Pinocytosis: Definition, Function, Steps, and Example

Pinocytosis Definition

Pinocytosis is the method by which a cell absorbs small particles outside the cell and brings them inside. The word pinocytosis comes from the Greek for “cell drinking”. During this process, the cell surrounds particles and then “pinches off” part of its membrane to enclose the particles within vesicles, which are small spheres of the membrane. This process is usually used for taking in extracellular fluid (ECF).

Function of Pinocytosis

Pinocytosis is a type of endocytosis. Endocytosis is when a cell takes in particles by engulfing them with its membrane. The other types of endocytosis are phagocytosis (“cell eating”), which is nearly the same as pinocytosis but involves the cell takes in a greater amount of particles, and receptor-mediated endocytosis, which is when particles are taken into a cell by binding to receptors.

Small particles of substances in the ECF are absorbed into the cell via pinocytosis. It is a process that requires active transport, which means that it requires energy on the part of the cell (as opposed to a process like simple diffusion). It is non-specific; although it is triggered by the presence of certain substances outside the cell such as amino acids or certain ions, it results in the absorption of many different substances by the cell at the same time, such as water and various solutes like sugars and proteins.

Steps of Pinocytosis

An inducer substance, such as a protein, binds to a receptor on the cell membrane. Note that this is different from receptor-mediated endocytosis because multiple types of molecules will be taken in by pinocytosis instead of just one specific type.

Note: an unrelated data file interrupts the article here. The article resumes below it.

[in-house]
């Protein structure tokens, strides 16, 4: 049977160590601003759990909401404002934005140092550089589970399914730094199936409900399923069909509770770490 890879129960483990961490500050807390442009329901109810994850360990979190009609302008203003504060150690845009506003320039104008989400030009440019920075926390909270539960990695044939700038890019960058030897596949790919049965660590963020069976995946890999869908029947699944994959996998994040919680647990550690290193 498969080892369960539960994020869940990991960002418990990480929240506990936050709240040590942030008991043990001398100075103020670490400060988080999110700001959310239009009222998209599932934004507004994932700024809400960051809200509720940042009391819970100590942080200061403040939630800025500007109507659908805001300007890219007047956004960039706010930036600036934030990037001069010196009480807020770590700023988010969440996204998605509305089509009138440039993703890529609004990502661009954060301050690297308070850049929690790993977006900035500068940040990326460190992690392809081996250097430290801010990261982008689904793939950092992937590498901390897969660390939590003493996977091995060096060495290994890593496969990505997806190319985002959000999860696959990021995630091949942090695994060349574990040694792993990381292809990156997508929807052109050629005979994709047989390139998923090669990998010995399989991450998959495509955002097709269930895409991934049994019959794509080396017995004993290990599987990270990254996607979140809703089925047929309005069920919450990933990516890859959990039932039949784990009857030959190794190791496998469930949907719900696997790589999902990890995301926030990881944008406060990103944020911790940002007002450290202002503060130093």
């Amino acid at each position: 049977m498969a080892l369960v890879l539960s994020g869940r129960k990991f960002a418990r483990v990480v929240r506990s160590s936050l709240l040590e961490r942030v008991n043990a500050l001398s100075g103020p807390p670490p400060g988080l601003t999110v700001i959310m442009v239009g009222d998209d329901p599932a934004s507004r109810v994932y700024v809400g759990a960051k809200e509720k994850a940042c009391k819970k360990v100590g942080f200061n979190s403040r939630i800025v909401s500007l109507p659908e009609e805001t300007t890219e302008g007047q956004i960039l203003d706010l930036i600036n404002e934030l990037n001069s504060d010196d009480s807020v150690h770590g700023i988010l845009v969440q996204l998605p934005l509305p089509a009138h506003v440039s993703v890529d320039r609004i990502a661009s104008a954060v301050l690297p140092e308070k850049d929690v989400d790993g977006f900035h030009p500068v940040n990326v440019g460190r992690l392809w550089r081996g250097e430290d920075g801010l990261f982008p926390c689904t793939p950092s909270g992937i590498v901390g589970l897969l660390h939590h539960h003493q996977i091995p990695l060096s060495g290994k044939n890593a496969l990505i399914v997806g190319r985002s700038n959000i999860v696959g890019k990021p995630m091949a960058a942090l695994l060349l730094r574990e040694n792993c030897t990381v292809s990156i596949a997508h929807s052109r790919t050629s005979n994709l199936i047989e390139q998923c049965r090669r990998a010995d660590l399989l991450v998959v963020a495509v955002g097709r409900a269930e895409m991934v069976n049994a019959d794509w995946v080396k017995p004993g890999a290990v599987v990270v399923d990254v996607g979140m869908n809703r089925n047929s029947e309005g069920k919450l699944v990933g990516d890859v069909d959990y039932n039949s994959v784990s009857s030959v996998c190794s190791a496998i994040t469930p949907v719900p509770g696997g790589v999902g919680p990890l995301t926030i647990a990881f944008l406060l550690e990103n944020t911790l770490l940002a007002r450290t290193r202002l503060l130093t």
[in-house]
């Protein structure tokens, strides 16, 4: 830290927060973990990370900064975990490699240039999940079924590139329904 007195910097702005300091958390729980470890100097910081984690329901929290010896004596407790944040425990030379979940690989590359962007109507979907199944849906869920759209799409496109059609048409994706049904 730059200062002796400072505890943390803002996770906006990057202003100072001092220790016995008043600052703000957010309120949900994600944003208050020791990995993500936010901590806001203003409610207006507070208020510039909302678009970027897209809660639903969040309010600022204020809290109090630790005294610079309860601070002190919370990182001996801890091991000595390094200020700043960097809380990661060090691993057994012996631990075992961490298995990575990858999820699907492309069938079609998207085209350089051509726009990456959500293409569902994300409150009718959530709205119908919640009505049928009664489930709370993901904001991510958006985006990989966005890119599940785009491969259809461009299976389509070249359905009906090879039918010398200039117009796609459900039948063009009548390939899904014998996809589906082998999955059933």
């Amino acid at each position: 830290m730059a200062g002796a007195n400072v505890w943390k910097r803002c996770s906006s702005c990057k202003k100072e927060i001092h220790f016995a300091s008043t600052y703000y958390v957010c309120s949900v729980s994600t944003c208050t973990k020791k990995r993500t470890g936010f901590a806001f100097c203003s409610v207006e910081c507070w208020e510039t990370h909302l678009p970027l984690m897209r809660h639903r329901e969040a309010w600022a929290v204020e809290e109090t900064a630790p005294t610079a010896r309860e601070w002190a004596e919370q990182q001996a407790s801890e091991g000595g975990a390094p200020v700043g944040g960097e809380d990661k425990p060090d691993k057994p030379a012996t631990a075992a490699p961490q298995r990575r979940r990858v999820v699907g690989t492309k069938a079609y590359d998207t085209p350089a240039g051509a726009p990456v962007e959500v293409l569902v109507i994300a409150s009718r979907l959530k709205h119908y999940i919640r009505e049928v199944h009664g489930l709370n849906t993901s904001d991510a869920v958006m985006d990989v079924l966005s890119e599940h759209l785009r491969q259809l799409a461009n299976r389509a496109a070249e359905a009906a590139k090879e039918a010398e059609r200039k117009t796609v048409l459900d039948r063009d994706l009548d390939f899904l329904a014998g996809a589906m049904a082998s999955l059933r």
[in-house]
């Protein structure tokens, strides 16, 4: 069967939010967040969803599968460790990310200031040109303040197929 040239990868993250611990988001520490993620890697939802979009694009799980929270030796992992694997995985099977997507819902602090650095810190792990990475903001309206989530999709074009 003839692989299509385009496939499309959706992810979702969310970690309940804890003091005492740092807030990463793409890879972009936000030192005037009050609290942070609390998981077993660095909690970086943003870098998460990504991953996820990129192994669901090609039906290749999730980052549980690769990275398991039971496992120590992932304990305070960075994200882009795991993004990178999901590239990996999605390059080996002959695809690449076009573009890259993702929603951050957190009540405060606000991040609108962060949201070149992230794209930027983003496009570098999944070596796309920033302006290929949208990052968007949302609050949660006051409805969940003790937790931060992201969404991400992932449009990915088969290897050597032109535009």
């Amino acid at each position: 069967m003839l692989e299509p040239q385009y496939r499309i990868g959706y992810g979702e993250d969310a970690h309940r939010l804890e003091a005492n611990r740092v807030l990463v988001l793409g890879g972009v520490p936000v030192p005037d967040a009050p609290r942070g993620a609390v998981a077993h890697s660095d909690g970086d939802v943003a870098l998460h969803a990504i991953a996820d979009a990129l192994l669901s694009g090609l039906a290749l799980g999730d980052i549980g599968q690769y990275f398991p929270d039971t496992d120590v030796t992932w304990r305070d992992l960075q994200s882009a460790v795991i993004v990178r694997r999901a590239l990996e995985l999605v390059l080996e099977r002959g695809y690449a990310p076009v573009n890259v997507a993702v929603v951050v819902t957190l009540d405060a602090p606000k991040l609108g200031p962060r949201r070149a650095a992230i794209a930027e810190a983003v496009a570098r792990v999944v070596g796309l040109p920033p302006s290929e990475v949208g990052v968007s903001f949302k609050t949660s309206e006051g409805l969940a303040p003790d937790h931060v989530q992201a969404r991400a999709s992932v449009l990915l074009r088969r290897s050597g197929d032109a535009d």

The cell membrane forms a small open-ended pocket, or invagination, around the part of the ECF that is going to be absorbed into the cell.

The cell membrane starts to reconnect at the open end of the invagination, or “pinch off”.

When the cell membrane has fully pinched off the invagination, a vesicle is formed. This is a small sphere of the cell membrane that surrounds the materials that the cell has just taken in. It prevents the molecules from disrupting the rest of the cell as they are transported.

The molecules inside the vesicle are eventually released to be used by other parts of the cell.

Examples of Pinocytosis

Pinocytosis is widely used among the cells of the body, but there are specific situations where pinocytosis plays a major role. Microvilli in the gut use this process to absorb nutrients from food. Cells in the kidney can use pinocytosis to separate nutrients and fluids from the urine that will be expelled from the body. In addition, human egg cells also use it to absorb nutrients prior to being fertilized.

Types of Pinocytosis

Pinocytosis is broken down into macropinocytosis or micropinocytosis based on the size of the vesicle that is formed. Vesicles formed from macropinocytosis are about 1-2 µm in length (0.0001-0.0002 cm), while those formed from micropinocytosis are even smaller, about 0.1 µm, and are formed from the tiniest indentations in the cell membrane.

Differences between Pinocytosis and Phagocytosis

Pinocytosis and phagocytosis are similar processes, but they have some key differences. Phagocytosis is used to absorb materials much bigger than the particles that can be absorbed by pinocytosis, such as bacteria. Phagocytosis involves the ingestion of solid materials, while pinocytosis involves the ingestion of liquids and solute particles. During pinocytosis, the contents of the vesicles are emptied directly into the cell, but this doesn’t happen in phagocytosis because the contents of the vesicles are too big. Lysosomes must combine with the vesicles to break down the contents. This process does not occur in pinocytosis.

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